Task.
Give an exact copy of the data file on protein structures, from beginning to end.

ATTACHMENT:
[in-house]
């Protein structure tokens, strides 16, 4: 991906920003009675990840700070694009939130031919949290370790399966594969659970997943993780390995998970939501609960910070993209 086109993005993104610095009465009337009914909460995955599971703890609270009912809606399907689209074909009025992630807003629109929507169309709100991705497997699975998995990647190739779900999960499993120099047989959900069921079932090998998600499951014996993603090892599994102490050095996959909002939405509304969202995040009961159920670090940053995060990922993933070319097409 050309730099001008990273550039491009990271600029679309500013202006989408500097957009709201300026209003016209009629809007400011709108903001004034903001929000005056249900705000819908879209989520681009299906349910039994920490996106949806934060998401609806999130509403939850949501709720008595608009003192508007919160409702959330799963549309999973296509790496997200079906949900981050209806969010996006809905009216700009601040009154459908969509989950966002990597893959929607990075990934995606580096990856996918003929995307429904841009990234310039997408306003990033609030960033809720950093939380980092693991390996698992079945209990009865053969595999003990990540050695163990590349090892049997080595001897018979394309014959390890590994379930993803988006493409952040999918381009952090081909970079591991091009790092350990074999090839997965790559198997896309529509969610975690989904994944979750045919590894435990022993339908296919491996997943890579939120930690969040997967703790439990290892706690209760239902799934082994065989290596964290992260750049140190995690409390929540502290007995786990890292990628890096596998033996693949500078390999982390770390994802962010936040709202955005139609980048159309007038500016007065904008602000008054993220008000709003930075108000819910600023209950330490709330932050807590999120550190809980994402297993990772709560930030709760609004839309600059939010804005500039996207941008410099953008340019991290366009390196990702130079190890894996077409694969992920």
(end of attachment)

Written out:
[in-house]
């Protein structure tokens, strides 16, 4: 991906920003009675990840700070694009939130031919949290370790399966594969659970997943993780390995998970939501609960910070993209 086109993005993104610095009465009337009914909460995955599971703890609270009912809606399907689209074909009025992630807003629109929507169309709100991705497997699975998995990647190739779900999960499993120099047989959900069921079932090998998600499951014996993603090892599994102490050095996959909002939405509304969202995040009961159920670090940053995060990922993933070319097409 050309730099001008990273550039491009990271600029679309500013202006989408500097957009709201300026209003016209009629809007400011709108903001004034903001929000005056249900705000819908879209989520681009299906349910039994920490996106949806934060998401609806999130509403939850949501709720008595608009003192508007919160409702959330799963549309999973296509790496997200079906949900981050209806969010996006809905009216700009601040009154459908969509989950966002990597893959929607990075990934995606580096990856996918003929995307429904841009990234310039997408306003990033609030960033809720950093939380980092693991390996698992079945209990009865053969595999003990990540050695163990590349090892049997080595001897018979394309014959390890590994379930993803988006493409952040999918381009952090081909970079591991091009790092350990074999090839997965790559198997896309529509969610975690989904994944979750045919590894435990022993339908296919491996997943890579939120930690969040997967703790439990290892706690209760239902799934082994065989290596964290992260750049140190995690409390929540502290007995786990890292990628890096596998033996693949500078390999982390770390994802962010936040709202955005139609980048159309007038500016007065904008602000008054993220008000709003930075108000819910600023209950330490709330932050807590999120550190809980994402297993990772709560930030709760609004839309600059939010804005500039996207941008410099953008340019991290366009390196990702130079190890894996077409694969992920």